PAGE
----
Deferred Action for Childhood Arrivals

Under the policy of Deferred Action for Childhood Arrivals (“DACA”), the U.S. Department of Homeland Security will no longer deport certain young undocumented people.  DACA has two important parts:

1)  Certain undocumented individuals who came to the United States as children and meet several key guidelines, will be granted deferred action, will not be deported; and will be given temporary permission to stay in the United States; and
2)  These individuals will be eligible for a work permit.

Deferred action and work authorization are approved for two years.  At the end of the two-year period, DACA recipients can apply to renew deferred action and their work permits.  Deferred action does not provide a recipient with lawful status.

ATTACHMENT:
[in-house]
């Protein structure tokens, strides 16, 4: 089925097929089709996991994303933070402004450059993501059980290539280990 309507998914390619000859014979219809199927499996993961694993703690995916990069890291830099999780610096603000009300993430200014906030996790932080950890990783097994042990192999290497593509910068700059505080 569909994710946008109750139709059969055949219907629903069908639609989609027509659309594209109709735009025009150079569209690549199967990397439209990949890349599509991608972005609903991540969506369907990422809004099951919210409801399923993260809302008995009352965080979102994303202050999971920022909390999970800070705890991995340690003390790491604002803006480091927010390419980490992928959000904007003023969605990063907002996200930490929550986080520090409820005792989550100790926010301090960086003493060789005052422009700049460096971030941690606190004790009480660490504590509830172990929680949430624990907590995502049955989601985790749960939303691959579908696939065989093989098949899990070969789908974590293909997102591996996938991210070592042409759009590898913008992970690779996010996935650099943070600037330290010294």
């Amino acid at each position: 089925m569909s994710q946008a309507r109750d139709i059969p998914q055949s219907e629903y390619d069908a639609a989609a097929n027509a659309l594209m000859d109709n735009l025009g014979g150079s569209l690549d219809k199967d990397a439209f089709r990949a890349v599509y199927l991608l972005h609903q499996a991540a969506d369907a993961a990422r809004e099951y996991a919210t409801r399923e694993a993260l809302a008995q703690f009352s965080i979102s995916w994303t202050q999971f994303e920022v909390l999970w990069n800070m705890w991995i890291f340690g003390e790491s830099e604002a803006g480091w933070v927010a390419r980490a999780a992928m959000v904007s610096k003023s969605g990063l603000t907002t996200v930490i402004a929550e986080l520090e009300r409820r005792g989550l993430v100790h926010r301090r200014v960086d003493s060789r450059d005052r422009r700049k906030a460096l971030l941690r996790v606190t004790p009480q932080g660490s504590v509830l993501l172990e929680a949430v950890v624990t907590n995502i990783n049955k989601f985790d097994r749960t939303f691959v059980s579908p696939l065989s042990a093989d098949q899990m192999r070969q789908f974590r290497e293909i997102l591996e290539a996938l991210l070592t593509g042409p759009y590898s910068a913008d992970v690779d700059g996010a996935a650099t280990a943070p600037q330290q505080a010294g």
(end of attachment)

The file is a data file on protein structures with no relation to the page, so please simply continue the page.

It is important that applicants understand the risks of applying for any immigration benefits, including submitting a request for deferred action.  The experienced legal team at Sánchez-Roig Law Firm, P.A. will identify and consider the potential risks and issues of DACA and advise you on the best alternatives to your case.

To schedule a confidential consultation, please contact us at (305) 373-5385 or via e-mail. We are available for in-person, telephonic, or video consultations.